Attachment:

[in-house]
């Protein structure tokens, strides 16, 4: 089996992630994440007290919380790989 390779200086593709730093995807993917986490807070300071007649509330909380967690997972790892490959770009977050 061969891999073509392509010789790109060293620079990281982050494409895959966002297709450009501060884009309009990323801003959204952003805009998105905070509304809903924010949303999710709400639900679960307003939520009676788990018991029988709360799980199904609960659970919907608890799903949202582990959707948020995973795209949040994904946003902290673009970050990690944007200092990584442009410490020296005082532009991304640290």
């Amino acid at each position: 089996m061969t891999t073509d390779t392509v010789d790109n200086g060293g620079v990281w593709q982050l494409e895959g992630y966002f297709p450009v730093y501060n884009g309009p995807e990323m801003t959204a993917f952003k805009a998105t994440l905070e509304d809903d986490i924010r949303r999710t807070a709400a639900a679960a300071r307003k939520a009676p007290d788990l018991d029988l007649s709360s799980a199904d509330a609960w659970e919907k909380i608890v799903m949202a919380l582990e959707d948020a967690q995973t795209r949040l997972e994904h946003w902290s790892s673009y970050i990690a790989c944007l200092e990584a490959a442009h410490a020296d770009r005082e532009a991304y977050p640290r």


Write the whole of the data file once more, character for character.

[in-house]
């Protein structure tokens, strides 16, 4: 089996992630994440007290919380790989 390779200086593709730093995807993917986490807070300071007649509330909380967690997972790892490959770009977050 061969891999073509392509010789790109060293620079990281982050494409895959966002297709450009501060884009309009990323801003959204952003805009998105905070509304809903924010949303999710709400639900679960307003939520009676788990018991029988709360799980199904609960659970919907608890799903949202582990959707948020995973795209949040994904946003902290673009970050990690944007200092990584442009410490020296005082532009991304640290």
């Amino acid at each position: 089996m061969t891999t073509d390779t392509v010789d790109n200086g060293g620079v990281w593709q982050l494409e895959g992630y966002f297709p450009v730093y501060n884009g309009p995807e990323m801003t959204a993917f952003k805009a998105t994440l905070e509304d809903d986490i924010r949303r999710t807070a709400a639900a679960a300071r307003k939520a009676p007290d788990l018991d029988l007649s709360s799980a199904d509330a609960w659970e919907k909380i608890v799903m949202a919380l582990e959707d948020a967690q995973t795209r949040l997972e994904h946003w902290s790892s673009y970050i990690a790989c944007l200092e990584a490959a442009h410490a020296d770009r005082e532009a991304y977050p640290r």